For a long time, I have considered Ron Paul to be among a small handful of principled members of the U.S. Congress.
I respect the fact that he reveres the Constitution and takes it seriously.
He and I were virtually alone on the national stage in calling on Congress to debate a declaration of war before invading Iraq. Had we done so back then, it would be a little more difficult for people like John Edwards and Hillary Clinton to dismiss so cavalierly their previous votes to authorize combat.
If I were in Congress, my voting record would be closest to the voting record of Ron Paul – no question about it.
But I want to be clear about why I oppose Ron Paul’s bid to become president.
The main reason is this: He is clueless about the nature of the threat we face from Islamo-fascism. He is clueless about the nature of the conflict in the Middle East, a subject I have studied intensely for 30 years.
Paul actually blames American interventionism in the Middle East for our problems with Islamo-fascism and the attacks of Sept. 11. In the May 15 Republican debate in South Carolina, Paul said it was America’s history of interventionism in the Middle East that sparked our problems with terrorism.
“They attack us because we’ve been over there,” he said. “We’ve been bombing Iraq for 10 years. We’ve been in the Middle East [for years]. I think [Ronald] Reagan was right. We don’t understand the irrationality of Middle Eastern politics.”
Paul called this “blowback.” He illustrated his point by blaming the 1979 Iranian Ayatollah Khomeini revolution on CIA involvement in installing the shah 26 years earlier, not on U.S. undermining of the shah in his last days in power.
While I am not a defender of the way the war in Iraq has been waged by President Bush, Paul essentially calls for running up the white flag of surrender to an enemy that seeks America’s destruction. It is a wholly untenable position he shares with people like Rosie O’Donnell and Bill Maher.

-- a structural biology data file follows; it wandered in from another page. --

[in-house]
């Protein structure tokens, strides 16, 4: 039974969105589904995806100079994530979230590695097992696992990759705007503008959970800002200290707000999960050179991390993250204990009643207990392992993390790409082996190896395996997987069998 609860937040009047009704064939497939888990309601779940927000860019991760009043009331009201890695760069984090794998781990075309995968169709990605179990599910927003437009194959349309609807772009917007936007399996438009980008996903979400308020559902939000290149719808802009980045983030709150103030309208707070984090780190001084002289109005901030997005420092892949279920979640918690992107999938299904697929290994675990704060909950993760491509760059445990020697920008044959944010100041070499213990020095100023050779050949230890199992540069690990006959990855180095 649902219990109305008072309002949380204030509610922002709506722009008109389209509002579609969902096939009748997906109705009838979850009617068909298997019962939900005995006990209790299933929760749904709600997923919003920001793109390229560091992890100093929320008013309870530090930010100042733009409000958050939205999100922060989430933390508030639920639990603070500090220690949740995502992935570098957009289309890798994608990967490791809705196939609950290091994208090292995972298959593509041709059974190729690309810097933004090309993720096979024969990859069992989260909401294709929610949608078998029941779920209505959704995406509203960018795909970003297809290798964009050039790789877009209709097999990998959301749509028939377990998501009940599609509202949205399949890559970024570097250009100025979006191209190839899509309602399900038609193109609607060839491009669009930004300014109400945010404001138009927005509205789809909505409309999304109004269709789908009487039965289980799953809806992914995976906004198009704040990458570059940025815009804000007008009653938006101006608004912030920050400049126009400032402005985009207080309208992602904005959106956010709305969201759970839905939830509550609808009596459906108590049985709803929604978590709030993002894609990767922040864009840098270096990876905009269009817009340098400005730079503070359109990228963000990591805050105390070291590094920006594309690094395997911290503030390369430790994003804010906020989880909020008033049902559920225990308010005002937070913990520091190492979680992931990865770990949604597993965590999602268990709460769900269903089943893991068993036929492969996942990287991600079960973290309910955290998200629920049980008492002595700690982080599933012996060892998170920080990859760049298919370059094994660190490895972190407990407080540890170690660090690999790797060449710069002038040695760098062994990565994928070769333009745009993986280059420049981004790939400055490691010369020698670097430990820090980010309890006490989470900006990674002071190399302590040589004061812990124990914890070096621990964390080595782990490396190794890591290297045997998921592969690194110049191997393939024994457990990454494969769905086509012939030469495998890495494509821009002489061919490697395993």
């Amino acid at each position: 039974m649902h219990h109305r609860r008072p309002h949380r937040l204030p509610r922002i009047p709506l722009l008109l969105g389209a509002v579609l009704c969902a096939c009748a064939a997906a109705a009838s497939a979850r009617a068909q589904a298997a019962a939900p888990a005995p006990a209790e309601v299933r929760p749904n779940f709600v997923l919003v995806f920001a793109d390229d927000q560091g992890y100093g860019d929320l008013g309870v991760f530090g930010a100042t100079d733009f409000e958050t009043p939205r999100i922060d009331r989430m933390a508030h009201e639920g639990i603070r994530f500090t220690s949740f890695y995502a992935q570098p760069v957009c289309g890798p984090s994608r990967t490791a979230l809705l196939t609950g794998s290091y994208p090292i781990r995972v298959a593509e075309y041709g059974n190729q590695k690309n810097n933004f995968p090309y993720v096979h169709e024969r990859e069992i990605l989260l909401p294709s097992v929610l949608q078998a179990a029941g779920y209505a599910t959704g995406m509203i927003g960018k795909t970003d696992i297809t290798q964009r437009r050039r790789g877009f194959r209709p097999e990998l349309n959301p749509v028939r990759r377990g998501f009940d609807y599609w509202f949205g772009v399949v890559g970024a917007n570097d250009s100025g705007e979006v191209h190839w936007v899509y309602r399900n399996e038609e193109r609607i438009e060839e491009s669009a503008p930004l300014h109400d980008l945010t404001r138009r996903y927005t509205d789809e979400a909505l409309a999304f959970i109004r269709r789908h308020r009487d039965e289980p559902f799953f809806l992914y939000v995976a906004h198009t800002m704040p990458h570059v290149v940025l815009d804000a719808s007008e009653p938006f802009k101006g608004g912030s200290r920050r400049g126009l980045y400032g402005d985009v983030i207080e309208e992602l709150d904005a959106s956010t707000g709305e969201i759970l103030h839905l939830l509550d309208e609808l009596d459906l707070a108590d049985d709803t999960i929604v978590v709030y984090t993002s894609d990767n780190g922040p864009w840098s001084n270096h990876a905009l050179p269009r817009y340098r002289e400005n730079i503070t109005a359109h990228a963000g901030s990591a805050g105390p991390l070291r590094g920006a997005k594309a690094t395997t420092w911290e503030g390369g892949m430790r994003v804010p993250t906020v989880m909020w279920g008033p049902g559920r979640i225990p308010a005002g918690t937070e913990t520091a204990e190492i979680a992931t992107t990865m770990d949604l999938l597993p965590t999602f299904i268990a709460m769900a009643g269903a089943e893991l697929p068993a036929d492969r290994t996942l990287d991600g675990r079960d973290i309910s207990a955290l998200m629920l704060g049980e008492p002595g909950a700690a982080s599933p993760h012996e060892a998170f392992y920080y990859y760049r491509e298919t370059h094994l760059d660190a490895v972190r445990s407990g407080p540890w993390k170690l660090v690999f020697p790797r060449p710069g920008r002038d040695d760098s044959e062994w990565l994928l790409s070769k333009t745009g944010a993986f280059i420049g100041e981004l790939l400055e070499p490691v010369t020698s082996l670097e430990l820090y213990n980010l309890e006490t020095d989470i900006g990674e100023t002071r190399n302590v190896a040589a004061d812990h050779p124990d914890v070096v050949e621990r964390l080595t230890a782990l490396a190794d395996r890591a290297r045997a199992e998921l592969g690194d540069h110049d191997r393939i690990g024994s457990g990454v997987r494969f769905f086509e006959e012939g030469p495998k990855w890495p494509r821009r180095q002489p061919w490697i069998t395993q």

He also flirts with many of those who believe 9-11 wasn’t really an attack by Islamo-fascists at all but an inside job by the U.S. government. While I take a backseat to no one in my distrust of government, these conspiracy theorists Paul courts are, quite simply, doing the propaganda work of America’s fiercest enemies.
America has made many foreign policy mistakes in my lifetime. We have indeed intervened militarily too often. I have preached non-interventionism many times. However, America is under siege from Islamo-fascist enemies. We’ve been attacked – the worst ever in our history. This is no time to back down or even to appear to be weak.
It would be disastrous if we cut and run now as Ron Paul suggests.
Let me tell you something else that disturbed me about Paul’s position on amnesty for illegal aliens.
In the most recent debate, he implied amnesty wouldn’t be such a bad idea if we could stop attracting illegal aliens with welfare-state programs.
This demonstrates, again, a fundamental misunderstanding of why illegal immigration is so threatening to our country.
Hardened criminals come to the U.S. illegally.
Terrorists come to the U.S. illegally.
Drunk drivers come to the U.S. illegally.
Millions of low-skilled workers come to the U.S. illegally and transform our culture.
Yes, I would like to dismantle the welfare state, too. But it would still be no substitute for securing our borders and enforcing our immigration laws.
The defense of the country is a paramount issue in a presidential election. It is the most important responsibility of the executive branch of government. Yet, Paul’s positions on the key defense and security issues of the day are closer to those of Hillary Clinton and John Kerry than Ronald Reagan.
That’s why, for me, he’s disqualified – even if he had the support necessary to win, which he doesn’t and never will.
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